On Tuesday evening, according to the New York Times, a girl was hospitalized at Mount Sinai Hospital in New York after having difficulty breathing and, despite CPR attempts, she died at the hospital.
Laurel’s father Andy Griggs told the Page Six that his daughter — a talented Broadway actress who starred alongside Scarlett Johansson in Cat on a Hot Tin Roof at age 6 and made appearances on Saturday Night Live — was born with asthma, for which she took medication, and that three years ago she experienced a serious attack, making her parents vigilant about their daughter’s health.
According to the Mayo Clinic, asthma occurs when the airways constrict and swell and extra mucus in the lungs build up, causing breathing problems, a tightening of the chest, coughing and wheezing. The American Lung Association states that more than 26 million Americans have asthma, and that includes 6.1 million children.
Attacks are especially common in three scenarios, reports the Mayo Clinic: When people exercise in cold and dry climates, are exposed to dust or chemical fumes or are exposed to allergens such as pollen, mold, and pet dander (shedded skin from furry or feathered animals).
Symptoms can be mild or severe and are treated with a variety of different methods. Hand-held devices called rescue inhalers deliver a medication called albuterol that open lung passages and hand-held nebulizers turn medication into mist.
13-year-old Broadway actress Laurel Griggs, who starred in "ONCE the Musical" as Ivanka, has died. https://t.co/5SpoZLQfqJ— NBC News (@NBCNews) November 10, 2019
Asthma looks the same in both children and adults, and people can be diagnosed at any point in their lives. Pulmonologist Harlan Weinberg, MD, medical director of the ICU at Northern Westchester Hospital and director of pulmonary function testing and pulmonary rehabilitation at Northwell Health, tells Yahoo Lifestyle that mortality rates are highest for children under the age of 4 or between the ages of 9 and 16.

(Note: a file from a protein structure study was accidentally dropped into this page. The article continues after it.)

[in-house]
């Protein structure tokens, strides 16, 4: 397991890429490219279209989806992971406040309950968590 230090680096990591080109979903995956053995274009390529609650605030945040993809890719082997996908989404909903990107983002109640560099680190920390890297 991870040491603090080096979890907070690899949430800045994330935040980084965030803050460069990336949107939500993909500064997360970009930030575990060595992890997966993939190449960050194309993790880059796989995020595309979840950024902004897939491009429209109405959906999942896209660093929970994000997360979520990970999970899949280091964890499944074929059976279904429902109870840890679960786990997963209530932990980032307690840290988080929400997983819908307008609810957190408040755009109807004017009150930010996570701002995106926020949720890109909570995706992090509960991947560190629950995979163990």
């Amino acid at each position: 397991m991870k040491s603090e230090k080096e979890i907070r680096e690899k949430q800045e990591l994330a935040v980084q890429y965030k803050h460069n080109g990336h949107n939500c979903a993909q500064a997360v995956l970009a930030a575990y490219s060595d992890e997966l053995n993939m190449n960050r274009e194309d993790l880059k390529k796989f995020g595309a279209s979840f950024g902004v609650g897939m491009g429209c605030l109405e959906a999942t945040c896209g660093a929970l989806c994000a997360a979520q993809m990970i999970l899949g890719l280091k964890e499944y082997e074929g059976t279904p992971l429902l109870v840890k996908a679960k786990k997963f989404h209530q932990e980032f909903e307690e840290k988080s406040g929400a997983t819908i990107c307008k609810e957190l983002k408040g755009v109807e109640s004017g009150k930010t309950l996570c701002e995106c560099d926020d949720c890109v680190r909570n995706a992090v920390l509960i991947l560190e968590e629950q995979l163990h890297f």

“The numbers are rising due to industrialization and air pollution or factors like inadequate access to health care, waiting too long to seek medical attention or living conditions that expose people to mold, mildew or dust,” he says.
Tragic events such as what happened to Laurel are rare, however, with so many unknown factors — were symptoms long-lasting? Had she battled a recent respiratory illness? Did other medical emergencies lead to the tragic outcome? — that speculation doesn’t apply. “We know so little in this girl’s particular case,” says Weinberg.
Afif El-Hasan, MD, a pediatrician with Kaiser Permanente in Orange County, Calif., tells Yahoo Lifestyle that fatalities also depend on the severity of the attack, whether anaphylaxis occurred (a severe allergic reaction) and one’s access to an inhaler. “Severe asthmatics may also have a reduced number of ‘cilia,’ hair-like structures in the lungs that help filter out secretions,” he says. “Those people may be less able to clear their lungs as easily.”
Weinberg adds that vaping (using an e-cigarette), which the Centers for Disease Control (CDC) has associated with 33 deaths in 24 states and the District of Columbia, is a potential trigger for people with asthma, along with cold weather or even an irritant like perfume.
There could also be an issue with one’s mast cells, which line the respiratory tract and protect the body from infection — except when they backfire, according to Tanya Dempsey, MD, the founder of Armonk Integrative Medicine (AIM), and a specialist in chronic disease, autoimmune disorders and mast cell activation syndrome.
“When mast cells come into contact with anything foreign — mold, chemical fumes — sometimes they react by exploding and releasing histamine into the body, which causes swelling and inflammation,” Dempsey tells Yahoo Lifestyle. “An underlying problem with mast cells can worsen an allergy attack.”
In emergencies, opening the lungs may require CPR, epinephrine or intravenous magnesium sulfate (the mineral can also relax bronchial muscles).
El-Hasan says young people should report any symptoms of an asthma attack to their parents, and those with babies should watch for warning signs such as hard-and-fast breathing, changes in color around the mouth, and if the ribs are being sucked in with every breath.
“With high-risk patients, asthma often flares quickly,” adds Weinberg, “and they don’t have the luxury of time.”
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